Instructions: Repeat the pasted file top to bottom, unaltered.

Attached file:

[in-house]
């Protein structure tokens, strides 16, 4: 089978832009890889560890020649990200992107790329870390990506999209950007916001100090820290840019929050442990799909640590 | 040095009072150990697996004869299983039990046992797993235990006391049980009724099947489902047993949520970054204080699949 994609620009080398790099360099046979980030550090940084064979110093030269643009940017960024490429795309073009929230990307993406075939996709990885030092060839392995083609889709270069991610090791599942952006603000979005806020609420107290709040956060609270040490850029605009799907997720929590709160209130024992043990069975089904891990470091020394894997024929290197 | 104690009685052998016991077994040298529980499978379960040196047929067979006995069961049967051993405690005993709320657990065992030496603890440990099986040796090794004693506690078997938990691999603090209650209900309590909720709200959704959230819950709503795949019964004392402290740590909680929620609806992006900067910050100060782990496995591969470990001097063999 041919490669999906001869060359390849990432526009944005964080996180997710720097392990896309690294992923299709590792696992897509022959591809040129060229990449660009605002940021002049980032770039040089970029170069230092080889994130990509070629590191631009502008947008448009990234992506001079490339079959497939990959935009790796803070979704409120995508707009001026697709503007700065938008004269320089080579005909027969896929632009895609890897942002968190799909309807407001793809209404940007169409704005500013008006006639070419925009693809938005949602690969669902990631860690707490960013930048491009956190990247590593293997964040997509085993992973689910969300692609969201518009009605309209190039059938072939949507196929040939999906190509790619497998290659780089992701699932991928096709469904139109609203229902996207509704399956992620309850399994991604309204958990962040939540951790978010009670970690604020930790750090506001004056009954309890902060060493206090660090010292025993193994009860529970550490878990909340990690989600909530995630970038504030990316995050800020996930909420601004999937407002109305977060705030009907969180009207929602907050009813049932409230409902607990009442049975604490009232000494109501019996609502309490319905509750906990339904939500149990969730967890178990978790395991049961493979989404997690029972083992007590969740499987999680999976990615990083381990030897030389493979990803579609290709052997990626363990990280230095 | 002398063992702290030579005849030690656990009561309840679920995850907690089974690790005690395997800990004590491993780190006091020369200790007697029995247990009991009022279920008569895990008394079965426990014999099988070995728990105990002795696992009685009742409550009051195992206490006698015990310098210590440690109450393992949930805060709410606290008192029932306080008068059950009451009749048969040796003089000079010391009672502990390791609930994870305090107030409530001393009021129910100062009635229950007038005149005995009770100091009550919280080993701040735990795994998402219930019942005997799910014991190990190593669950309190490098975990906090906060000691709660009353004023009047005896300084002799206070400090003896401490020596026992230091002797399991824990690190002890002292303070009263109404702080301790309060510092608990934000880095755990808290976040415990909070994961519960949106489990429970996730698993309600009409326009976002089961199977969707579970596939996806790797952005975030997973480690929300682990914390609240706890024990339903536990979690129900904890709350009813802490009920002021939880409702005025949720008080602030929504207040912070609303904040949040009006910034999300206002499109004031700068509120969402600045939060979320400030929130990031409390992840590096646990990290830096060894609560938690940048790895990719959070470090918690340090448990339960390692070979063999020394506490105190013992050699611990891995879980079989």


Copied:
[in-house]
């Protein structure tokens, strides 16, 4: 089978832009890889560890020649990200992107790329870390990506999209950007916001100090820290840019929050442990799909640590 | 040095009072150990697996004869299983039990046992797993235990006391049980009724099947489902047993949520970054204080699949 994609620009080398790099360099046979980030550090940084064979110093030269643009940017960024490429795309073009929230990307993406075939996709990885030092060839392995083609889709270069991610090791599942952006603000979005806020609420107290709040956060609270040490850029605009799907997720929590709160209130024992043990069975089904891990470091020394894997024929290197 | 104690009685052998016991077994040298529980499978379960040196047929067979006995069961049967051993405690005993709320657990065992030496603890440990099986040796090794004693506690078997938990691999603090209650209900309590909720709200959704959230819950709503795949019964004392402290740590909680929620609806992006900067910050100060782990496995591969470990001097063999 041919490669999906001869060359390849990432526009944005964080996180997710720097392990896309690294992923299709590792696992897509022959591809040129060229990449660009605002940021002049980032770039040089970029170069230092080889994130990509070629590191631009502008947008448009990234992506001079490339079959497939990959935009790796803070979704409120995508707009001026697709503007700065938008004269320089080579005909027969896929632009895609890897942002968190799909309807407001793809209404940007169409704005500013008006006639070419925009693809938005949602690969669902990631860690707490960013930048491009956190990247590593293997964040997509085993992973689910969300692609969201518009009605309209190039059938072939949507196929040939999906190509790619497998290659780089992701699932991928096709469904139109609203229902996207509704399956992620309850399994991604309204958990962040939540951790978010009670970690604020930790750090506001004056009954309890902060060493206090660090010292025993193994009860529970550490878990909340990690989600909530995630970038504030990316995050800020996930909420601004999937407002109305977060705030009907969180009207929602907050009813049932409230409902607990009442049975604490009232000494109501019996609502309490319905509750906990339904939500149990969730967890178990978790395991049961493979989404997690029972083992007590969740499987999680999976990615990083381990030897030389493979990803579609290709052997990626363990990280230095 | 002398063992702290030579005849030690656990009561309840679920995850907690089974690790005690395997800990004590491993780190006091020369200790007697029995247990009991009022279920008569895990008394079965426990014999099988070995728990105990002795696992009685009742409550009051195992206490006698015990310098210590440690109450393992949930805060709410606290008192029932306080008068059950009451009749048969040796003089000079010391009672502990390791609930994870305090107030409530001393009021129910100062009635229950007038005149005995009770100091009550919280080993701040735990795994998402219930019942005997799910014991190990190593669950309190490098975990906090906060000691709660009353004023009047005896300084002799206070400090003896401490020596026992230091002797399991824990690190002890002292303070009263109404702080301790309060510092608990934000880095755990808290976040415990909070994961519960949106489990429970996730698993309600009409326009976002089961199977969707579970596939996806790797952005975030997973480690929300682990914390609240706890024990339903536990979690129900904890709350009813802490009920002021939880409702005025949720008080602030929504207040912070609303904040949040009006910034999300206002499109004031700068509120969402600045939060979320400030929130990031409390992840590096646990990290830096060894609560938690940048790895990719959070470090918690340090448990339960390692070979063999020394506490105190013992050699611990891995879980079989």